Mark Fullbrook, the corporate lobbyist and former chief of staff to Liz Truss, holds a parliamentary pass giving him access to ministers, MPs and peers, the Guardian can disclose.

The pass is sponsored by his wife, Lorraine Fullbrook, a Conservative MP from 2010 to 2015, who was made a life peer by Boris Johnson in July 2020, a year after Mark Fullbrook ran Johnson’s leadership election campaign.

The pass gives Mark Fullbrook, a statutorily registered consultant lobbyist, access to the parliamentary estate, making it easier to contact ministers, MPs, peers and bag carriers on behalf of his clients.

Spouses are given the status of full passholders, granting them privileged access to a number of restaurants and bars that other passholders such as parliamentary staff cannot go to. They can also bring up to six guests on to the parliamentary estate, and have special access to parts of the House of Lords chamber.

Sponsoring peers and their spouses must both confirm when applying for the pass that it is only to be used for “social purposes” and not for work.

Fullbrook’s spousal pass was disclosed after a freedom of information request made by the Guardian to the House of Lords, one of 359 such passes held as of 1 November. The House of Lords did not disclose how long Fullbrook has had his pass.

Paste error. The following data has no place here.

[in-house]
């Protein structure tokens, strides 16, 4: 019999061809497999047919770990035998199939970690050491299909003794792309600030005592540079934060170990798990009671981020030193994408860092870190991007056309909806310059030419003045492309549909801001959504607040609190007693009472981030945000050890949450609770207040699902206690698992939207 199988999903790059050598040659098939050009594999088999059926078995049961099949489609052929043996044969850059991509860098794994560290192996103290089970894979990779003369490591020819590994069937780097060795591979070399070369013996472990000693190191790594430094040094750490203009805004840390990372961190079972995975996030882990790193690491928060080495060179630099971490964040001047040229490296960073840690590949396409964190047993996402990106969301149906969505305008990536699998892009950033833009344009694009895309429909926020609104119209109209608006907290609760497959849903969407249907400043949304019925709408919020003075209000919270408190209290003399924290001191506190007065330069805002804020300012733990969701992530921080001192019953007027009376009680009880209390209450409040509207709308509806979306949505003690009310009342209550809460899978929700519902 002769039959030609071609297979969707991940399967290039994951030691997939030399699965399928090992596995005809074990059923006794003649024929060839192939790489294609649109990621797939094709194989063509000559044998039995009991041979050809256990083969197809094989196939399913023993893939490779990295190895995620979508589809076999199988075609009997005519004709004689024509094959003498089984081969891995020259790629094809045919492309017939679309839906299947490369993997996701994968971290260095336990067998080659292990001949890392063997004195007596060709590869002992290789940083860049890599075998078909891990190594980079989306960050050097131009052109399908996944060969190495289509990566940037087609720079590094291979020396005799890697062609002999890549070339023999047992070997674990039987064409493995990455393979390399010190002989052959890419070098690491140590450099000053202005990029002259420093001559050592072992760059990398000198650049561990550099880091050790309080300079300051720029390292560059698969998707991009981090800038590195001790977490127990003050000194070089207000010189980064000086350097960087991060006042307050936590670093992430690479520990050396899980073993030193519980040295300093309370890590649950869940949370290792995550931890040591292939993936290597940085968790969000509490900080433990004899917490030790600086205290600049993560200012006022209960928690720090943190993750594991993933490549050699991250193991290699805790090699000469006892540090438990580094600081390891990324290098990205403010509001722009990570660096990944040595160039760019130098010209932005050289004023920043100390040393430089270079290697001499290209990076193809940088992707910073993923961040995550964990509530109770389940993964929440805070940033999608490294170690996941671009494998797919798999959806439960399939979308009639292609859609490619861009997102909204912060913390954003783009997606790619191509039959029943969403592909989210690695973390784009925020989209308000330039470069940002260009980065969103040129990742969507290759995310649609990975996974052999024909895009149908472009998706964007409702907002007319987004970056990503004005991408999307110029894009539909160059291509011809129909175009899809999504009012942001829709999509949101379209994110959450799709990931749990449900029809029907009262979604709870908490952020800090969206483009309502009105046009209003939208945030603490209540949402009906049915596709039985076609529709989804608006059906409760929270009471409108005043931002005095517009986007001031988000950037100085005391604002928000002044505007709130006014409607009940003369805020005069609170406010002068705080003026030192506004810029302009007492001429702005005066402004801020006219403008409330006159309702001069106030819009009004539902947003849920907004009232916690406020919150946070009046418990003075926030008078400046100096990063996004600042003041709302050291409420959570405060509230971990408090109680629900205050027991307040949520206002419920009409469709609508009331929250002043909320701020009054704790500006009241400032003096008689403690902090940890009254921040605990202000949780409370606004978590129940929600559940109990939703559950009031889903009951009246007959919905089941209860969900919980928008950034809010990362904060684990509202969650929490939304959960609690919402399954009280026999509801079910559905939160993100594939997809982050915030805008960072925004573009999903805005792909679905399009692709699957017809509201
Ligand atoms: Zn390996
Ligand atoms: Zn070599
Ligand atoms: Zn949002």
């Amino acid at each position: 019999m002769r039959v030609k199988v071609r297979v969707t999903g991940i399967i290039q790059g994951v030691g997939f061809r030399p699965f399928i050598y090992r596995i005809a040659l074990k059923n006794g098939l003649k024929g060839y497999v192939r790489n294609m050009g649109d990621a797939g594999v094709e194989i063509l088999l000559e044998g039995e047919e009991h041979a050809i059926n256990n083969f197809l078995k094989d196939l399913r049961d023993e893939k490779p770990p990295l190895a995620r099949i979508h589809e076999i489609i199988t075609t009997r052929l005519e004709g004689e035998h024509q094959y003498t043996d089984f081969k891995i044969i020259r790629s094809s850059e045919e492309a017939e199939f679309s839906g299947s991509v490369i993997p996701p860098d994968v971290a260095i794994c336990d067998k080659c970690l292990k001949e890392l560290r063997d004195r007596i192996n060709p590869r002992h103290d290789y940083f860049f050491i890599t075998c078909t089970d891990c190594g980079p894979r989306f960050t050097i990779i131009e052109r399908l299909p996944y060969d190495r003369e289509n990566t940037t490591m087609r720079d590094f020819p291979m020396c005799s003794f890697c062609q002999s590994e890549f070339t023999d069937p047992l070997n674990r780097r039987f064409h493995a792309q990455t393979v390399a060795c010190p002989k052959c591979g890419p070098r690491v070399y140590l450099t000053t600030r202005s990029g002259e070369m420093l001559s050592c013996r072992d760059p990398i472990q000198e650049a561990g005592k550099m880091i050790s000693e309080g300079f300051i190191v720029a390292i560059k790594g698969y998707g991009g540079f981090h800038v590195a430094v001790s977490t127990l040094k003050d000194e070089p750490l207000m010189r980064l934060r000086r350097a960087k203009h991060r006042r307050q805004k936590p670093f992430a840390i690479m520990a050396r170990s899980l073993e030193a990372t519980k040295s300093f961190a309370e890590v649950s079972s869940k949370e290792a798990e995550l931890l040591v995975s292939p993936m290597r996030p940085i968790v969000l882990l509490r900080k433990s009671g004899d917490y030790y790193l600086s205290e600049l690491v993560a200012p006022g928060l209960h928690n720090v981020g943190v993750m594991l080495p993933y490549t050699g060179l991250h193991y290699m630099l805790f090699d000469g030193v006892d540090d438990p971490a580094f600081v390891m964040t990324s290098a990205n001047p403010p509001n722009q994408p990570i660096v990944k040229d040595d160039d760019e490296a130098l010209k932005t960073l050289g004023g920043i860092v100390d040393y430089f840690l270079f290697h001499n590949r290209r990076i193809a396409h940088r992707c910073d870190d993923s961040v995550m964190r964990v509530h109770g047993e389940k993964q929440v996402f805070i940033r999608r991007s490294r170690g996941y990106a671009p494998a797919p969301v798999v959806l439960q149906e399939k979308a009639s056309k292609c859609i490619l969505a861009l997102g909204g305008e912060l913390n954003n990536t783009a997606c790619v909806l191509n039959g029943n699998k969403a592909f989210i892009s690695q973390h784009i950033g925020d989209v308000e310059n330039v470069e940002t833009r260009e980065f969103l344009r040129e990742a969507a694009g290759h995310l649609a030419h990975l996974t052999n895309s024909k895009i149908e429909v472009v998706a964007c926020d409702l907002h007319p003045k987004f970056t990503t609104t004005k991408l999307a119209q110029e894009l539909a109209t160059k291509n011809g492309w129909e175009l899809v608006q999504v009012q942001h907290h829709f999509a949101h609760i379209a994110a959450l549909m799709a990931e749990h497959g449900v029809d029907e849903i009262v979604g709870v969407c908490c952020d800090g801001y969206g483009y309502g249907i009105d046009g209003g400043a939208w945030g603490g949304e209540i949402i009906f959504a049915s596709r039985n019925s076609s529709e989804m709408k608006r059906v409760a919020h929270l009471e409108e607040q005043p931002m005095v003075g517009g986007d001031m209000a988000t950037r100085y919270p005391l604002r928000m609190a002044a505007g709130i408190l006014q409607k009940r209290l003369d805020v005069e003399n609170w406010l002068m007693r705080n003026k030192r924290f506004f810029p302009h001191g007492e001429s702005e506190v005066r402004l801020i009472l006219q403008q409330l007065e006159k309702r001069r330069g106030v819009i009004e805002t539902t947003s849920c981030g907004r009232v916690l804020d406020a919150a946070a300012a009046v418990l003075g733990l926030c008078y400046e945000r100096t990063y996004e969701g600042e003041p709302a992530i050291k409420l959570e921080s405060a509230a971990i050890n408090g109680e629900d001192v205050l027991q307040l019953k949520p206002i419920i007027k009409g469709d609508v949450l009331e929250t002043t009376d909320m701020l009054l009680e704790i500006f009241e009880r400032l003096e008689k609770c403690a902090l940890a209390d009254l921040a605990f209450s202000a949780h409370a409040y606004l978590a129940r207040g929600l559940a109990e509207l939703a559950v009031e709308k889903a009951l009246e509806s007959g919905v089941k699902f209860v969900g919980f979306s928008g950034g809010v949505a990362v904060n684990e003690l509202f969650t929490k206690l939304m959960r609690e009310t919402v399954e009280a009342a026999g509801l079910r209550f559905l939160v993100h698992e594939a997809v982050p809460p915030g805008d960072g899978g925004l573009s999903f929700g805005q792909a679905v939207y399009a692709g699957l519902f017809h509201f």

In a lobbying register, Fullbrook declared contacting ministers and senior civil servants between April and September, on behalf of clients including a controversial Libyan politician and a firm that had previously won £680m of PPE contracts. It is not known if Fullbrook had the pass at this point and there is no suggestion of wrongdoing.

Unlike MPs, peers are not explicitly required to declare if their family members are involved in lobbying. The House of Lords code of conduct does, however, say that registration of a spouse’s interests “is required in certain cases”.

In October, a Downing Street adviser claimed Fullbrook had been seeking a peerage for himself in Truss’s resignation honours along with other advisers to the former PM, an allegation that sources close to Fullbrook described as “incorrect”.

There are no explicit rules on how members’ spouses or partners can use their passes. But leading lobbying bodies such as the Public Relations and Communications Association (PRCA) state their members should not hold parliamentary passes unless there are “exceptional circumstances”, such as needing to pick up their children from the House of Commons nursery.

Fullbrook, however, has made no commitment to comply with the PRCA’s code of conduct.

A House of Lords spokesperson said: “A member of the House of Lords may sponsor a pass for a spouse or partner. Spouses or partners who have been issued passes may invite up to six guests on to the estate and have access [to] a limited number of catering facilities on the parliamentary estate. Processes are in place to ensure that security pass applications can be made only by those with an approved requirement.”

Mark Fullbrook and Lorraine Fullbrook did not respond to the Guardian’s request for comment.

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